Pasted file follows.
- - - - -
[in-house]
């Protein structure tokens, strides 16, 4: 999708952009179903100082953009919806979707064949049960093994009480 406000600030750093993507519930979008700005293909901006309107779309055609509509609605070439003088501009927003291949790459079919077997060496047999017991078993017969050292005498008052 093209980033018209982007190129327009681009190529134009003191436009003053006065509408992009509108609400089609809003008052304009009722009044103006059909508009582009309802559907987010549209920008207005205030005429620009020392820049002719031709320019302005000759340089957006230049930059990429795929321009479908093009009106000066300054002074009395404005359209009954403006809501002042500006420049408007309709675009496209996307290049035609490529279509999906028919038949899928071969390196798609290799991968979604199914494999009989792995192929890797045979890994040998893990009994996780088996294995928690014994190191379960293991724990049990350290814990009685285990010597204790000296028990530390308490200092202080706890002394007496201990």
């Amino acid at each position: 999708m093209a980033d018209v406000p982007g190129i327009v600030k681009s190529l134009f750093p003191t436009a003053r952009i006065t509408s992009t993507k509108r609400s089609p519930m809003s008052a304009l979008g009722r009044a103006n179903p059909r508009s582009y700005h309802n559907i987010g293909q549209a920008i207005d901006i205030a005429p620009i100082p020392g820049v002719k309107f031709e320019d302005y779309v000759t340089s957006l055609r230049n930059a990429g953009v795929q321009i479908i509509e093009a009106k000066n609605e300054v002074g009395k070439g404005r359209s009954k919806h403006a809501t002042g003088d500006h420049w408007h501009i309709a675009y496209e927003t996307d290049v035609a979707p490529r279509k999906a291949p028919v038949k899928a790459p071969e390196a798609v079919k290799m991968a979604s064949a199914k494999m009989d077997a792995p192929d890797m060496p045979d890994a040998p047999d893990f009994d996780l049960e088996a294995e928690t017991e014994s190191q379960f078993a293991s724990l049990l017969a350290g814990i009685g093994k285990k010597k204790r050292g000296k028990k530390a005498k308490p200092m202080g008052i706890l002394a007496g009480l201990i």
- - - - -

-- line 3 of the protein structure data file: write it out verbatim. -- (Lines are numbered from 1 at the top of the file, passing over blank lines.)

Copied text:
């Amino acid at each position: 999708m093209a980033d018209v406000p982007g190129i327009v600030k681009s190529l134009f750093p003191t436009a003053r952009i006065t509408s992009t993507k509108r609400s089609p519930m809003s008052a304009l979008g009722r009044a103006n179903p059909r508009s582009y700005h309802n559907i987010g293909q549209a920008i207005d901006i205030a005429p620009i100082p020392g820049v002719k309107f031709e320019d302005y779309v000759t340089s957006l055609r230049n930059a990429g953009v795929q321009i479908i509509e093009a009106k000066n609605e300054v002074g009395k070439g404005r359209s009954k919806h403006a809501t002042g003088d500006h420049w408007h501009i309709a675009y496209e927003t996307d290049v035609a979707p490529r279509k999906a291949p028919v038949k899928a790459p071969e390196a798609v079919k290799m991968a979604s064949a199914k494999m009989d077997a792995p192929d890797m060496p045979d890994a040998p047999d893990f009994d996780l049960e088996a294995e928690t017991e014994s190191q379960f078993a293991s724990l049990l017969a350290g814990i009685g093994k285990k010597k204790r050292g000296k028990k530390a005498k308490p200092m202080g008052i706890l002394a007496g009480l201990i």